Endometriosis and Egg Freezing
Endometriosis can adversely affect the quality and quantity of a woman’s eggs and lead to infertility. Egg freezing or oocyte cryopreservation might be a viable option for preserving the fertility of a woman with endometriosis.
How endometriosis affects ovarian reserves?
There are contradictory reports on how endometriosis affects egg quality. However, women with endometriosis tend to have lower antral follicle counts (AFC) and anti-Mullerian hormone (AMH) levels. Moreover, their eggs may “respond less” when undergoing in vitro fertilization (IVF) cycles.
Why egg freezing might be a good idea?
Egg freezing could be a good fertility preservation strategy for women with endometriosis who do not wish to become pregnant immediately. The best age for preservation is prior to age 35. But the exact timing will depend on a patient’s individual case.
If you have endometriosis, egg freezing can provide added peace of mind while you focus on other aspects of your life.
How are eggs harvested?
Before harvesting, the patient undergoes a baseline evaluation.
Blood tests will include measurements of hormones such as follicle-stimulating hormone (FSH) and anti-Mullerian hormone (AMH). Low FSH levels at the beginning of the cycle are an indication of proper ovarian function. However, one must undergo FSH testing during the first few days of the menstrual cycle and not when on birth control pills. AMH testing can be done at any point during the menstrual cycle. While AMH levels can vary greatly among women, the amount of AMH usually correlates with ovarian reserve.
A transvaginal ultrasound is also necessary to assess antral follicles, another marker for ovarian reserve. It may also help see whether the patient has endometriosis of the ovaries (endometriomas) as well as determine the volume of the ovaries. Smaller ovaries or those with endometriomas usually have fewer viable eggs.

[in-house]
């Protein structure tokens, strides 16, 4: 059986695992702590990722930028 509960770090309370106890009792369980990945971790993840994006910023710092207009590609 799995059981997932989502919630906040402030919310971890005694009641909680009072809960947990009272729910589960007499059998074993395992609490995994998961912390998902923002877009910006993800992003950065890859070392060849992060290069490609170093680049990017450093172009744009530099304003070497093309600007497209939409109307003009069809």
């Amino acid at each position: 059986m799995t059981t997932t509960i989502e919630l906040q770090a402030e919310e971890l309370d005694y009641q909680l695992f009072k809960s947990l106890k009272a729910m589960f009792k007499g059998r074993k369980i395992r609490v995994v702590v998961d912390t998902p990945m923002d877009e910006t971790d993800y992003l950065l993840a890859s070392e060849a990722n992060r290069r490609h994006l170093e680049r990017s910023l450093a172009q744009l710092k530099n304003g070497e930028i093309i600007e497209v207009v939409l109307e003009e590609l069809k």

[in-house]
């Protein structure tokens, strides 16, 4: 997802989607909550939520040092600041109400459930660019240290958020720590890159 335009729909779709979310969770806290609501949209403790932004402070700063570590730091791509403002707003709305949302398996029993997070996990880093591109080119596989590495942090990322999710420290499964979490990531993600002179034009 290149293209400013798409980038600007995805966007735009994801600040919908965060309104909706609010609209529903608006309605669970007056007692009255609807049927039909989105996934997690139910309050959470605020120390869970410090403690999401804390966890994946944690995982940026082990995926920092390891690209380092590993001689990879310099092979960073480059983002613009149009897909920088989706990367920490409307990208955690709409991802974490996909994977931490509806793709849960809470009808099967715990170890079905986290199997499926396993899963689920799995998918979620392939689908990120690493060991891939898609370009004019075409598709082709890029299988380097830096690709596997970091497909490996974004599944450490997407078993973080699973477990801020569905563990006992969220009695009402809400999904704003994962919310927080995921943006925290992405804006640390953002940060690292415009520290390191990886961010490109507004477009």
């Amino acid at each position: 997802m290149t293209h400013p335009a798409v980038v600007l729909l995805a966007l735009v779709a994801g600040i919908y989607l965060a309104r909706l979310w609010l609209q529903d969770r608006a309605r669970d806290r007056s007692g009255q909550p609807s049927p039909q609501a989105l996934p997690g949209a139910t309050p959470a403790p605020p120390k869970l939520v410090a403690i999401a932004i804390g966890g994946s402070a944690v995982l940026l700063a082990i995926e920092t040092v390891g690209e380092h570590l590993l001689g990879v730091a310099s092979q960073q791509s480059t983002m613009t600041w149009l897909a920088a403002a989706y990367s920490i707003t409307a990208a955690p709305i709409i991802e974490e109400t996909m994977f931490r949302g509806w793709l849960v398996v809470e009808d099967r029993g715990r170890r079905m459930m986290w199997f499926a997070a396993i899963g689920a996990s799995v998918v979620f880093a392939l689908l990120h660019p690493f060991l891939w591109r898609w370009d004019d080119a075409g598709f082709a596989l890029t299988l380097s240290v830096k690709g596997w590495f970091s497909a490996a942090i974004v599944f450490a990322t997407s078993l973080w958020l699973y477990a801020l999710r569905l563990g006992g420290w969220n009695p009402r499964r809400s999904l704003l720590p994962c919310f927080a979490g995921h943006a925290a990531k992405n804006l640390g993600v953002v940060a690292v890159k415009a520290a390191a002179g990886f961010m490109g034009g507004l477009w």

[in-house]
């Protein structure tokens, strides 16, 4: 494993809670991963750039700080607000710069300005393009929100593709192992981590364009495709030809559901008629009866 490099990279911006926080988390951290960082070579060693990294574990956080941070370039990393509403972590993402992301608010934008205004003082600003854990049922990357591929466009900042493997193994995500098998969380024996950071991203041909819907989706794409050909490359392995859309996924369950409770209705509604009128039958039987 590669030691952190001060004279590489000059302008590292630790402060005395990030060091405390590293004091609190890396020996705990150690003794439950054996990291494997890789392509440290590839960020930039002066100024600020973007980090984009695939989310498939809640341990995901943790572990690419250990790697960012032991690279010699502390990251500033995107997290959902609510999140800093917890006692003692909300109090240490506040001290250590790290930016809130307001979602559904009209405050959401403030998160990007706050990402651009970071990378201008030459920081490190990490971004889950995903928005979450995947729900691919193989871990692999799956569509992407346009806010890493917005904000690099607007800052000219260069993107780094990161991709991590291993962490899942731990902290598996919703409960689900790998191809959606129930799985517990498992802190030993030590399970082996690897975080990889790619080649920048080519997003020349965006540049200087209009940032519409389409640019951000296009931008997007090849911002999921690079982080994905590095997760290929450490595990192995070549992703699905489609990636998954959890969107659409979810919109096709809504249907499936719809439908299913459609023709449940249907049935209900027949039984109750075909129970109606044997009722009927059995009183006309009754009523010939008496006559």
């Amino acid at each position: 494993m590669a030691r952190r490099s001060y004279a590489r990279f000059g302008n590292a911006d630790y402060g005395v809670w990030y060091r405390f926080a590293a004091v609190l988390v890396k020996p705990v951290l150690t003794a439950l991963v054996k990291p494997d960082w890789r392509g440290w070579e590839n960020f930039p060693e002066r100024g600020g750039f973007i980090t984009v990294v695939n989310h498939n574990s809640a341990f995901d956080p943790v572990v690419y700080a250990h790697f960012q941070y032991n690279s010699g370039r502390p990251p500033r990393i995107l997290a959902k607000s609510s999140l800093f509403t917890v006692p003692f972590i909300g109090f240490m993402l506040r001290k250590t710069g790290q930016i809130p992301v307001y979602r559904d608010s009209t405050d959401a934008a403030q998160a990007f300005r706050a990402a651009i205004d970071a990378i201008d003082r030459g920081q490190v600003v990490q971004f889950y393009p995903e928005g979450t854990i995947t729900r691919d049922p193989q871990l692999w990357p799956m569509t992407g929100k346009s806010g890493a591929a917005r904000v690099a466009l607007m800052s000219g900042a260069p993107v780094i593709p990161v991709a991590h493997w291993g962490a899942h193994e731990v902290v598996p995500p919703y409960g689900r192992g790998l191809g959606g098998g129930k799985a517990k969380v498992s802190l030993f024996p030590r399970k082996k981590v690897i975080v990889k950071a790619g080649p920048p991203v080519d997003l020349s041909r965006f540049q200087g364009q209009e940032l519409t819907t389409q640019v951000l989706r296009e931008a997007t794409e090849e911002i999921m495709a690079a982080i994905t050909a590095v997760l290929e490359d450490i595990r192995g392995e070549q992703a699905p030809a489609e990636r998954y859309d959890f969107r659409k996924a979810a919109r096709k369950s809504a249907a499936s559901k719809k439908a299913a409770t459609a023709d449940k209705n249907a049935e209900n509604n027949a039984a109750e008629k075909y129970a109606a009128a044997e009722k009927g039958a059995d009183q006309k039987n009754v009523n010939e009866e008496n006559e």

Before harvesting eggs, your doctor will block the natural production of FSH and give you injections for about 9 to 12 days to recruit as many eggs as possible. Once follicles (egg) reach a certain size indicating maturity, a trigger shot will initiate final maturation. The trigger shot is usually Lupron and/or human chorionic gonadotropin. The Lupron used for the trigger is a much lower dose than used for hormonal suppression, and is one-time only.
Your doctor will harvest your eggs using a process called vitrification. This usually involves fast freezing followed by immersion in liquid nitrogen for increased survival rates. Egg retrieval normally takes anywhere between 15 to 20 minutes and is done transvaginally without any incisions or sutures.
How does egg freezing compare with ovarian tissue cryopreservation?
Both egg and ovarian tissue cryopreservation come with their own merits and demerits. Ovarian tissue cryopreservation, while not available in most settings, is an effective technique for fertility preservation, especially where the laparoscopic removal of endometriomas is necessary. Here, the surgeon isolates and preserves the healthy parts of the ovarian cortex containing the follicles. They can then transplant them back into the body at a later date. Another advantage is that there is no need for stimulation as with egg freezing and your surgeon can do this during laparoscopic surgery itself.
While ovarian tissue cryopreservation does seem to overcome some of the limitations of oocyte cryopreservation, the laparoscopic procedure is risky and there are not enough studies to test the efficiency of this procedure over conventional egg freezing, especially for endometriosis patients. Although the American Society for Reproductive Medicine only recently removed the “experimental” label over ovarian tissue cryopreservation for women or girls embarking upon gonadotoxic therapies, such as for cancer treatment, studies on ovarian tissue cryopreservation may become more prevalent for endometriosis patients as well where egg freezing is not an option.
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